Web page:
Another lesson in "do not sign till you sleep on it."

My 2001 Subaru Forester that I love dearly just had the clutch replaced last month. Driving home from the mall on Sunday, I was passing a big new and used car lot and I heard „pop!“ from my motor and lost all power. I coasted the Subaru into a parking spot at the car lot, and called the partner to come get me.

While I’m waiting, I was approached by a salesman who reminded me that a 2001 car is 16 years old. He showed me a Kia that was similar in shape and size to my Subaru. The price on the windshield was just over $10,000.

The husband showed up, diagnosed the Subaru as a busted timing belt, and got into the conversation with the salesman on the Kia. I hemmed and hawed, we did the math, yes I could afford it, but going $10,000 in debt was not what I had planned for a Sunday afternoon. My down payment was going to have to wait for my bank to open on Monday anyway. I got the guy’s card, took pics of the vin # on the Kia, and headed to the husband’s car.

At the last minute, the credit manager runs out the door and puts a piece of paper in front of me. He says „60 months at $178 and you drive away in this Kia tonight.“ I said „Why would I sign something without having slept on it? I’ll be back tomorrow with my down payment.“

I went home and did the math on his offer and discovered that he didn’t calculate my down payment. I was not happy about the offer at all. I read some low reviews on that make and model of Kia. Then I read some shitty history on the VIN search about that particular car. Still, however, I had no car to drive, and I need to commute from the ‘burbs to the city every day.

The next morning, before the bank opened, I called my mechanic and asked him „What do you think about this model Kia?“ His response was „What happened to your Subaru?“ I told him that my partner diagnosed the timing belt issue. He said „That’s a $500 fix. The valves don’t get bent on that motor. Tow it over here.“ For another $200 he’s going to replace the windshield that picked up a crack recently. Plus the tow bill, the whole thing is less than $800. Less than the down-payment I was going to pull out of savings.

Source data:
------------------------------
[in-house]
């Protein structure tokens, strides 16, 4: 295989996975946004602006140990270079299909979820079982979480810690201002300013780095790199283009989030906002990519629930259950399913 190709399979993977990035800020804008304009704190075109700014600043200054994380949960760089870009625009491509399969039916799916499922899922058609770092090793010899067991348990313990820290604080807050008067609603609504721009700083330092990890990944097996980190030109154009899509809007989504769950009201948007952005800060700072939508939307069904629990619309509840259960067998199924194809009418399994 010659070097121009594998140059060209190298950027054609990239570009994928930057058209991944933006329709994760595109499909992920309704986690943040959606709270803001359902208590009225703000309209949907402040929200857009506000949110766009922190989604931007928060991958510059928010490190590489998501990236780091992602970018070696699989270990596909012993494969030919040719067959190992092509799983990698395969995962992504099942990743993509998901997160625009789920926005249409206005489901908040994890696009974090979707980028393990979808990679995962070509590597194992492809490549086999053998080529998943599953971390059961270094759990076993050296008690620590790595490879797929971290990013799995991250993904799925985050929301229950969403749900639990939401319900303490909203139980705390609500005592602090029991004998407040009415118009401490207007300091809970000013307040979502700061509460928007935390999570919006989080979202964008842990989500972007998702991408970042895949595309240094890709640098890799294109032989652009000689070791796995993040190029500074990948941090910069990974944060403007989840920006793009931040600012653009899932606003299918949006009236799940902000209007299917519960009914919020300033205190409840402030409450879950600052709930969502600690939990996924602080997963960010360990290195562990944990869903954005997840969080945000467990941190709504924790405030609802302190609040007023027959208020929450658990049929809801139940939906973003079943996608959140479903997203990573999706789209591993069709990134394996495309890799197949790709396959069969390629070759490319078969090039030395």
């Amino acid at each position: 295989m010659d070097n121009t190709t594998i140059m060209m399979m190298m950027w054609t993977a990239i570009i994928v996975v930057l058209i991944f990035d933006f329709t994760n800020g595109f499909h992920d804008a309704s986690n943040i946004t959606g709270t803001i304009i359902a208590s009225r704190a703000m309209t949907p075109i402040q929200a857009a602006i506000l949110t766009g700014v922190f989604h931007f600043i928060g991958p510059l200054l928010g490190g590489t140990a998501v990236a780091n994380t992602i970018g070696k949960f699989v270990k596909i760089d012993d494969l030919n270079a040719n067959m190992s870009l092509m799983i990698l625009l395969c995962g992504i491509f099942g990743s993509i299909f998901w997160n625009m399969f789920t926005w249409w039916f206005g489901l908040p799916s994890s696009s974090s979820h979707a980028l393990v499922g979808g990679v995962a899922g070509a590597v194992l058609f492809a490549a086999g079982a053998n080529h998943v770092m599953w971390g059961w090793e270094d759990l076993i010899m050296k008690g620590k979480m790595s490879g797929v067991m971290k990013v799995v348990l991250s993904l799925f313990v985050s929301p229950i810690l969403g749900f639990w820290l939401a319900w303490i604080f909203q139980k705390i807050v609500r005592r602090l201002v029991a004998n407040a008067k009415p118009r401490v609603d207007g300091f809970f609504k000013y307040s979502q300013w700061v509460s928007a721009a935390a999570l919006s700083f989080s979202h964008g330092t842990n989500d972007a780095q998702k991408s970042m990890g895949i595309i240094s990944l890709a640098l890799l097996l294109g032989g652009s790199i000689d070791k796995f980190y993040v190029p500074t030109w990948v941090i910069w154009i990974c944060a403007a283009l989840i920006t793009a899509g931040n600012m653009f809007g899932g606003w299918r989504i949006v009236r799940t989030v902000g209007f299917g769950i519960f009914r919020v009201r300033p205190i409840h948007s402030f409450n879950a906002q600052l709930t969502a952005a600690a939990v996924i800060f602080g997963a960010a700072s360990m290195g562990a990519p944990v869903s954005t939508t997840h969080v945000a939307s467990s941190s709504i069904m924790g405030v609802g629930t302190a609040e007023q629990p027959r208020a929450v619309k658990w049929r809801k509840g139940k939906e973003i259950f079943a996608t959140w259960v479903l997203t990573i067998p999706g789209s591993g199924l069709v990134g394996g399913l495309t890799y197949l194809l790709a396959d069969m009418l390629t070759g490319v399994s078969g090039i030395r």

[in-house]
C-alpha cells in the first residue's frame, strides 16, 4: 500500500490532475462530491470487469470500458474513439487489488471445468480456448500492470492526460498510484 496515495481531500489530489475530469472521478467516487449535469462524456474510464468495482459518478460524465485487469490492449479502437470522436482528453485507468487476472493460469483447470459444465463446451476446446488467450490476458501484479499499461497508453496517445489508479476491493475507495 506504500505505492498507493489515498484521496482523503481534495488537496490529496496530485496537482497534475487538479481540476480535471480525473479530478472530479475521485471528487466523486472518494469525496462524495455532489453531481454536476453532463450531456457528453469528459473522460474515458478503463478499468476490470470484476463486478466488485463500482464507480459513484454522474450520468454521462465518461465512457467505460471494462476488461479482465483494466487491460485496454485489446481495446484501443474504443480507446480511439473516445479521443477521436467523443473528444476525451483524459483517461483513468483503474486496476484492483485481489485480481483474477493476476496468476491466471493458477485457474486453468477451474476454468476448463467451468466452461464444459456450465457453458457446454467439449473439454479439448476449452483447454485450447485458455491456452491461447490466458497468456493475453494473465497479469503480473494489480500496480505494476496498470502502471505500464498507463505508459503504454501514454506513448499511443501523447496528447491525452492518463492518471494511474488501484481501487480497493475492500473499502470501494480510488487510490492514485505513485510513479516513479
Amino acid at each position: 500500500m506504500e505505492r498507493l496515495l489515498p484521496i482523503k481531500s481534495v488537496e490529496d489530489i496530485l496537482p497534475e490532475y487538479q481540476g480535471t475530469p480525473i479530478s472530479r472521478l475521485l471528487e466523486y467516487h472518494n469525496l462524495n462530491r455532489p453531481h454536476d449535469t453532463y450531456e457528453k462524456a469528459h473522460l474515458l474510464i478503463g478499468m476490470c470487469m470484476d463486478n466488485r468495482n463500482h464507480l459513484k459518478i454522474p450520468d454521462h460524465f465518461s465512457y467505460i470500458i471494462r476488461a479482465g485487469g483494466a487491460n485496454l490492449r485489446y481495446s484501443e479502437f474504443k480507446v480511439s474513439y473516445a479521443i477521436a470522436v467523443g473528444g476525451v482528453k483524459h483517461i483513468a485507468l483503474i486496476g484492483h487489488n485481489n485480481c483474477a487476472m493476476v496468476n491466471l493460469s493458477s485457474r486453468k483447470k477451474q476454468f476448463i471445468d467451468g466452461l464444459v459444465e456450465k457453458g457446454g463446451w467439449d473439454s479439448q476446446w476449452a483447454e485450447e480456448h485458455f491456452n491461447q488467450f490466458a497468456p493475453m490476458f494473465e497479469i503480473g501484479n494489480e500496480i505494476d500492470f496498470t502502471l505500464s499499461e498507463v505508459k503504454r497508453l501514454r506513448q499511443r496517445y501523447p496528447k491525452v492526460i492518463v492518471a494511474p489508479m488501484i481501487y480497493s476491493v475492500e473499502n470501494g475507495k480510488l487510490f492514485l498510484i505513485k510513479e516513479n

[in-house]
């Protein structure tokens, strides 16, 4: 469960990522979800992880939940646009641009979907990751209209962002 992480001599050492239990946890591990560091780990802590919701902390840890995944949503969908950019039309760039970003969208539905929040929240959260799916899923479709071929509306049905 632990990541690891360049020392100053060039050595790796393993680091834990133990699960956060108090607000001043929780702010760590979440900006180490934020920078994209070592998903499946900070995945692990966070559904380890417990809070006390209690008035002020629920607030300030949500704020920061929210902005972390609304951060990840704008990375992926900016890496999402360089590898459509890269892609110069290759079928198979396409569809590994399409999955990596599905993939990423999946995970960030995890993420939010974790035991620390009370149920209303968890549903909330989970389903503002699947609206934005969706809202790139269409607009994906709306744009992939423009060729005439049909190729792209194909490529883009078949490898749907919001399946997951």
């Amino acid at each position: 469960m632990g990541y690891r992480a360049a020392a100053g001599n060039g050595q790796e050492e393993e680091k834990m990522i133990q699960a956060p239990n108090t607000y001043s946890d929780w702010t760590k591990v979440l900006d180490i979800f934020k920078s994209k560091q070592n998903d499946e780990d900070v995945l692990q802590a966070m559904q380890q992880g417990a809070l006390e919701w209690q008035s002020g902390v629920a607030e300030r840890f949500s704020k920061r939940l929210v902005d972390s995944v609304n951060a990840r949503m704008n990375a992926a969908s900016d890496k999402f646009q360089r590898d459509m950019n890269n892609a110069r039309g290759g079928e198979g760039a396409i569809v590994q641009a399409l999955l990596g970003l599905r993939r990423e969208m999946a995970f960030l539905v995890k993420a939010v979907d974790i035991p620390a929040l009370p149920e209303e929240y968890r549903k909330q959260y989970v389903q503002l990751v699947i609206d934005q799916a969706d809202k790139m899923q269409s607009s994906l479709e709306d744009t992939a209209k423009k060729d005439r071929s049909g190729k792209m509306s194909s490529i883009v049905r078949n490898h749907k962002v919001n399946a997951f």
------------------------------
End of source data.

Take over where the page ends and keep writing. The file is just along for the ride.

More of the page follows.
So now have my old Subaru back, I’m not $10,000 in debt, I don’t need full coverage insurance because there’s no loan on it, and someone else can buy that POS Kia. Dodged that bullet.

Don’t ever sign anything that big without sleeping on it.

EDIT: I will trust my mechanic long before I will trust a stranger’s advice on the internet, so you can stop telling me how stupid or wrong he is. Edit 2: I also admit that I left some info out of this post, such as my history in the auto insurance industry, which means I know cars and I know insurance. Edit 3: The point is not that I kept the Subaru; the point is that I did not buy the Kia. Read for comprehension, not for response.

submitted by /u/Snushine to /r/personalfinance
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Another lesson in „do not sign till you sleep on it.“